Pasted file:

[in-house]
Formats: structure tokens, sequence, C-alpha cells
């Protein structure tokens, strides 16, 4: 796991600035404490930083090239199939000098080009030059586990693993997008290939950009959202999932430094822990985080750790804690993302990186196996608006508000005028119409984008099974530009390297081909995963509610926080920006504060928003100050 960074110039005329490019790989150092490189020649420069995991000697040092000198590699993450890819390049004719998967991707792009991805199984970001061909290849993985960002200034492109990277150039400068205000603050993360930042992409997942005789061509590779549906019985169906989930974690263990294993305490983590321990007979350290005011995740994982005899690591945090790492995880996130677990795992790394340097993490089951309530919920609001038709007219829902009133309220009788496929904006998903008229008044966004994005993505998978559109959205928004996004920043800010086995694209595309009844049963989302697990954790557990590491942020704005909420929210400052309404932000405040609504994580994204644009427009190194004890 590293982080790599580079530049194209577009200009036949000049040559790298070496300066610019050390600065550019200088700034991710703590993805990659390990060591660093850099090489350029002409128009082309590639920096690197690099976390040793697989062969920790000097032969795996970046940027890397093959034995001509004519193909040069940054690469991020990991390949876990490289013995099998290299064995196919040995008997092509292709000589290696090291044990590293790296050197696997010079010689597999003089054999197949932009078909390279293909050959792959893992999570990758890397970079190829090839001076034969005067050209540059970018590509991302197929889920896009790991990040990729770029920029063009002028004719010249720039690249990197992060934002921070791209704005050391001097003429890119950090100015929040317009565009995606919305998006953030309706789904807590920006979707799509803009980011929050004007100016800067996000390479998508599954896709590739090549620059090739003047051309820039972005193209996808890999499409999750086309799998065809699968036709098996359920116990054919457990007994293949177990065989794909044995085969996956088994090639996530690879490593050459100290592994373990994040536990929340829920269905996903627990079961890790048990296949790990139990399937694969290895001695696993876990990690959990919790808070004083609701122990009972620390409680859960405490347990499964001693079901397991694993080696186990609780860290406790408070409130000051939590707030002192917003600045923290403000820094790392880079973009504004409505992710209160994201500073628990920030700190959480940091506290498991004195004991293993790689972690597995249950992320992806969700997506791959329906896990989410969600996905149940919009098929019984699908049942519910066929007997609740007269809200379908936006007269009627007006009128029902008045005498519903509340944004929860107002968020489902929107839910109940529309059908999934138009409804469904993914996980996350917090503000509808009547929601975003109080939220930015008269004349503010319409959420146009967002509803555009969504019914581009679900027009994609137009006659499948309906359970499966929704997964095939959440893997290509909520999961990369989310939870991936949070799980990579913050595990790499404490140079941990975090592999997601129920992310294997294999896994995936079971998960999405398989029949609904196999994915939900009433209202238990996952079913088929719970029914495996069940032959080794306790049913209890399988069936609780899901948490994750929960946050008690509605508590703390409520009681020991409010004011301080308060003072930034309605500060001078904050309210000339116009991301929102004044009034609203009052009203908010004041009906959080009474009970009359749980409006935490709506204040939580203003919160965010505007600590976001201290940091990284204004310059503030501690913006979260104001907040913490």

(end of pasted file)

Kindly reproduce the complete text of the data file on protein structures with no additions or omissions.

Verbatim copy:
[in-house]
Formats: structure tokens, sequence, C-alpha cells
């Protein structure tokens, strides 16, 4: 796991600035404490930083090239199939000098080009030059586990693993997008290939950009959202999932430094822990985080750790804690993302990186196996608006508000005028119409984008099974530009390297081909995963509610926080920006504060928003100050 960074110039005329490019790989150092490189020649420069995991000697040092000198590699993450890819390049004719998967991707792009991805199984970001061909290849993985960002200034492109990277150039400068205000603050993360930042992409997942005789061509590779549906019985169906989930974690263990294993305490983590321990007979350290005011995740994982005899690591945090790492995880996130677990795992790394340097993490089951309530919920609001038709007219829902009133309220009788496929904006998903008229008044966004994005993505998978559109959205928004996004920043800010086995694209595309009844049963989302697990954790557990590491942020704005909420929210400052309404932000405040609504994580994204644009427009190194004890 590293982080790599580079530049194209577009200009036949000049040559790298070496300066610019050390600065550019200088700034991710703590993805990659390990060591660093850099090489350029002409128009082309590639920096690197690099976390040793697989062969920790000097032969795996970046940027890397093959034995001509004519193909040069940054690469991020990991390949876990490289013995099998290299064995196919040995008997092509292709000589290696090291044990590293790296050197696997010079010689597999003089054999197949932009078909390279293909050959792959893992999570990758890397970079190829090839001076034969005067050209540059970018590509991302197929889920896009790991990040990729770029920029063009002028004719010249720039690249990197992060934002921070791209704005050391001097003429890119950090100015929040317009565009995606919305998006953030309706789904807590920006979707799509803009980011929050004007100016800067996000390479998508599954896709590739090549620059090739003047051309820039972005193209996808890999499409999750086309799998065809699968036709098996359920116990054919457990007994293949177990065989794909044995085969996956088994090639996530690879490593050459100290592994373990994040536990929340829920269905996903627990079961890790048990296949790990139990399937694969290895001695696993876990990690959990919790808070004083609701122990009972620390409680859960405490347990499964001693079901397991694993080696186990609780860290406790408070409130000051939590707030002192917003600045923290403000820094790392880079973009504004409505992710209160994201500073628990920030700190959480940091506290498991004195004991293993790689972690597995249950992320992806969700997506791959329906896990989410969600996905149940919009098929019984699908049942519910066929007997609740007269809200379908936006007269009627007006009128029902008045005498519903509340944004929860107002968020489902929107839910109940529309059908999934138009409804469904993914996980996350917090503000509808009547929601975003109080939220930015008269004349503010319409959420146009967002509803555009969504019914581009679900027009994609137009006659499948309906359970499966929704997964095939959440893997290509909520999961990369989310939870991936949070799980990579913050595990790499404490140079941990975090592999997601129920992310294997294999896994995936079971998960999405398989029949609904196999994915939900009433209202238990996952079913088929719970029914495996069940032959080794306790049913209890399988069936609780899901948490994750929960946050008690509605508590703390409520009681020991409010004011301080308060003072930034309605500060001078904050309210000339116009991301929102004044009034609203009052009203908010004041009906959080009474009970009359749980409006935490709506204040939580203003919160965010505007600590976001201290940091990284204004310059503030501690913006979260104001907040913490």